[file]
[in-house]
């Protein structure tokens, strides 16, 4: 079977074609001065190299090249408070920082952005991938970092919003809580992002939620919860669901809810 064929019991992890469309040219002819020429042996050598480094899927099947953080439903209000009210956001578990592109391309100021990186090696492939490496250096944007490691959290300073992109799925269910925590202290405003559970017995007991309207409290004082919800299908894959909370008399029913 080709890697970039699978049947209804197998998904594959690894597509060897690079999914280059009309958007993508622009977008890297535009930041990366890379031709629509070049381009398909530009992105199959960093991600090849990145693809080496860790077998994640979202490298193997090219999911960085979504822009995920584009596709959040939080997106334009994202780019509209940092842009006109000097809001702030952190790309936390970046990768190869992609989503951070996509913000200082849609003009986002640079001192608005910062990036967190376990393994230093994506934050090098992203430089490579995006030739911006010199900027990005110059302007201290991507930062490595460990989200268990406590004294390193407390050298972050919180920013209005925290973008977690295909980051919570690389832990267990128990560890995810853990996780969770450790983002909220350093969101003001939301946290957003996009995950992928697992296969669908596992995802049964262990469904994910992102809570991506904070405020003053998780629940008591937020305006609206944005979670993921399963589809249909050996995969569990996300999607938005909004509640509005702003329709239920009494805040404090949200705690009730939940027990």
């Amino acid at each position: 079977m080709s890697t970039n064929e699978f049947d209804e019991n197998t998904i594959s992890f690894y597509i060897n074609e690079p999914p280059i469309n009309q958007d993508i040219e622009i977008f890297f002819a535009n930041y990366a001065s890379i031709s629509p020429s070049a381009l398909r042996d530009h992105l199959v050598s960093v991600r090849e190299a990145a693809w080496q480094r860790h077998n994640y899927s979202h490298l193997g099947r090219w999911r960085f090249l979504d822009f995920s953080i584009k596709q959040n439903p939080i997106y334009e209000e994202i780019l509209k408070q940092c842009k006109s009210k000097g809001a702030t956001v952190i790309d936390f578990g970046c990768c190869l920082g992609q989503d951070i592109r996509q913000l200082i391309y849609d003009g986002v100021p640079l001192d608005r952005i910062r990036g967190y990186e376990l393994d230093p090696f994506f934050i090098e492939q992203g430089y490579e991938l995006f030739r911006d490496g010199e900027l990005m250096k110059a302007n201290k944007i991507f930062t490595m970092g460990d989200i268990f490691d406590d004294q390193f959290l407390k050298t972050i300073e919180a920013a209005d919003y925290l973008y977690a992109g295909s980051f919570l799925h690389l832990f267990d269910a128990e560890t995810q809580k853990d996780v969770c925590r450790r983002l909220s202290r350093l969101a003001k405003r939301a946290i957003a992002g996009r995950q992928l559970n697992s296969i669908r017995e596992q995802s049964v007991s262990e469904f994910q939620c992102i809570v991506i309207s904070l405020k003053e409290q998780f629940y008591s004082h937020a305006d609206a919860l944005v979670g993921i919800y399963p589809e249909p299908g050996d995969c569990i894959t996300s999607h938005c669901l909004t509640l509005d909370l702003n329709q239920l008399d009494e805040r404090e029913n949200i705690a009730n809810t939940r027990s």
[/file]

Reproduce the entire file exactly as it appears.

[in-house]
């Protein structure tokens, strides 16, 4: 079977074609001065190299090249408070920082952005991938970092919003809580992002939620919860669901809810 064929019991992890469309040219002819020429042996050598480094899927099947953080439903209000009210956001578990592109391309100021990186090696492939490496250096944007490691959290300073992109799925269910925590202290405003559970017995007991309207409290004082919800299908894959909370008399029913 080709890697970039699978049947209804197998998904594959690894597509060897690079999914280059009309958007993508622009977008890297535009930041990366890379031709629509070049381009398909530009992105199959960093991600090849990145693809080496860790077998994640979202490298193997090219999911960085979504822009995920584009596709959040939080997106334009994202780019509209940092842009006109000097809001702030952190790309936390970046990768190869992609989503951070996509913000200082849609003009986002640079001192608005910062990036967190376990393994230093994506934050090098992203430089490579995006030739911006010199900027990005110059302007201290991507930062490595460990989200268990406590004294390193407390050298972050919180920013209005925290973008977690295909980051919570690389832990267990128990560890995810853990996780969770450790983002909220350093969101003001939301946290957003996009995950992928697992296969669908596992995802049964262990469904994910992102809570991506904070405020003053998780629940008591937020305006609206944005979670993921399963589809249909050996995969569990996300999607938005909004509640509005702003329709239920009494805040404090949200705690009730939940027990």
């Amino acid at each position: 079977m080709s890697t970039n064929e699978f049947d209804e019991n197998t998904i594959s992890f690894y597509i060897n074609e690079p999914p280059i469309n009309q958007d993508i040219e622009i977008f890297f002819a535009n930041y990366a001065s890379i031709s629509p020429s070049a381009l398909r042996d530009h992105l199959v050598s960093v991600r090849e190299a990145a693809w080496q480094r860790h077998n994640y899927s979202h490298l193997g099947r090219w999911r960085f090249l979504d822009f995920s953080i584009k596709q959040n439903p939080i997106y334009e209000e994202i780019l509209k408070q940092c842009k006109s009210k000097g809001a702030t956001v952190i790309d936390f578990g970046c990768c190869l920082g992609q989503d951070i592109r996509q913000l200082i391309y849609d003009g986002v100021p640079l001192d608005r952005i910062r990036g967190y990186e376990l393994d230093p090696f994506f934050i090098e492939q992203g430089y490579e991938l995006f030739r911006d490496g010199e900027l990005m250096k110059a302007n201290k944007i991507f930062t490595m970092g460990d989200i268990f490691d406590d004294q390193f959290l407390k050298t972050i300073e919180a920013a209005d919003y925290l973008y977690a992109g295909s980051f919570l799925h690389l832990f267990d269910a128990e560890t995810q809580k853990d996780v969770c925590r450790r983002l909220s202290r350093l969101a003001k405003r939301a946290i957003a992002g996009r995950q992928l559970n697992s296969i669908r017995e596992q995802s049964v007991s262990e469904f994910q939620c992102i809570v991506i309207s904070l405020k003053e409290q998780f629940y008591s004082h937020a305006d609206a919860l944005v979670g993921i919800y399963p589809e249909p299908g050996d995969c569990i894959t996300s999607h938005c669901l909004t509640l509005d909370l702003n329709q239920l008399d009494e805040r404090e029913n949200i705690a009730n809810t939940r027990s």